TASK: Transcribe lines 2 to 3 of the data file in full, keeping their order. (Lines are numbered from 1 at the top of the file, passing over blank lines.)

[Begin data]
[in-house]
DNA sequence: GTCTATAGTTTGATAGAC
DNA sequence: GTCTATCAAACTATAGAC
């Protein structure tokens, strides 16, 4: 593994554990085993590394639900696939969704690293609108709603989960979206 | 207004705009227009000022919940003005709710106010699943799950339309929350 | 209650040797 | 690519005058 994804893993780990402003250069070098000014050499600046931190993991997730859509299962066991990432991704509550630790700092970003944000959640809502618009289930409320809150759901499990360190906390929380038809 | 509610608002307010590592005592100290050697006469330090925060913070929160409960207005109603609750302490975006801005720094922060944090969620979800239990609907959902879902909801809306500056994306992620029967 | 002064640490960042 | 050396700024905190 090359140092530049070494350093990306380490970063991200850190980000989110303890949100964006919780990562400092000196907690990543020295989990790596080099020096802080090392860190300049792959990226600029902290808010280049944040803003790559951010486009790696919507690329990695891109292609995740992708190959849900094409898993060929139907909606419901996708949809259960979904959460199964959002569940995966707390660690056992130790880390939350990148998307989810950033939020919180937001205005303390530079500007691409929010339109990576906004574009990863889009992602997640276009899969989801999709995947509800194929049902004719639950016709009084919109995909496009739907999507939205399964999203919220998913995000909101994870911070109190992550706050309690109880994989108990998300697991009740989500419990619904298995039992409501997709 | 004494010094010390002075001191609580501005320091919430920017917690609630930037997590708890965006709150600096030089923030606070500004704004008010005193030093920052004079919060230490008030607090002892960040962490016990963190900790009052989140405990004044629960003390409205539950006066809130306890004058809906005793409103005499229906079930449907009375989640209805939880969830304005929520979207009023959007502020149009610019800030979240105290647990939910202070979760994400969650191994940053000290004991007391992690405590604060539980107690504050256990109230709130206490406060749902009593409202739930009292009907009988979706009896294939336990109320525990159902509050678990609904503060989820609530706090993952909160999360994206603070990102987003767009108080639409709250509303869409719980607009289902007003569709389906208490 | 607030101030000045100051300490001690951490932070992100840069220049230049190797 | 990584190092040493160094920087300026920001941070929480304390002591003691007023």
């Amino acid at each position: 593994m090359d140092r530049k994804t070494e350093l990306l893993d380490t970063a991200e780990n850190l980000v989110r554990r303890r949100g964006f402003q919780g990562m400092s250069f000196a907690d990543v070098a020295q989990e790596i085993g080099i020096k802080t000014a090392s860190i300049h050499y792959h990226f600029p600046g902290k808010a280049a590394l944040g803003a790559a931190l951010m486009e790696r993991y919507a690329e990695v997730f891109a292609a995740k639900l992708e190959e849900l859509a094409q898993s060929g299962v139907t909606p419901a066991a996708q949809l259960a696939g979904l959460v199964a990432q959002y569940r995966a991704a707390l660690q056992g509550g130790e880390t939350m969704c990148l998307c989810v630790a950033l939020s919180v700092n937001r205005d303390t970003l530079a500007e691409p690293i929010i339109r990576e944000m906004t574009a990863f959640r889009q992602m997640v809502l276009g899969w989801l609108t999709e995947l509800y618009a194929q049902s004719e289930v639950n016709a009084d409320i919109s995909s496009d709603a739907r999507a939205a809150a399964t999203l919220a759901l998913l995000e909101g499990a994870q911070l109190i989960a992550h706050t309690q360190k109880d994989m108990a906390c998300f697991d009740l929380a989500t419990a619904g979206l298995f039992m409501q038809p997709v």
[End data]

DNA sequence: GTCTATAGTTTGATAGAC
DNA sequence: GTCTATCAAACTATAGAC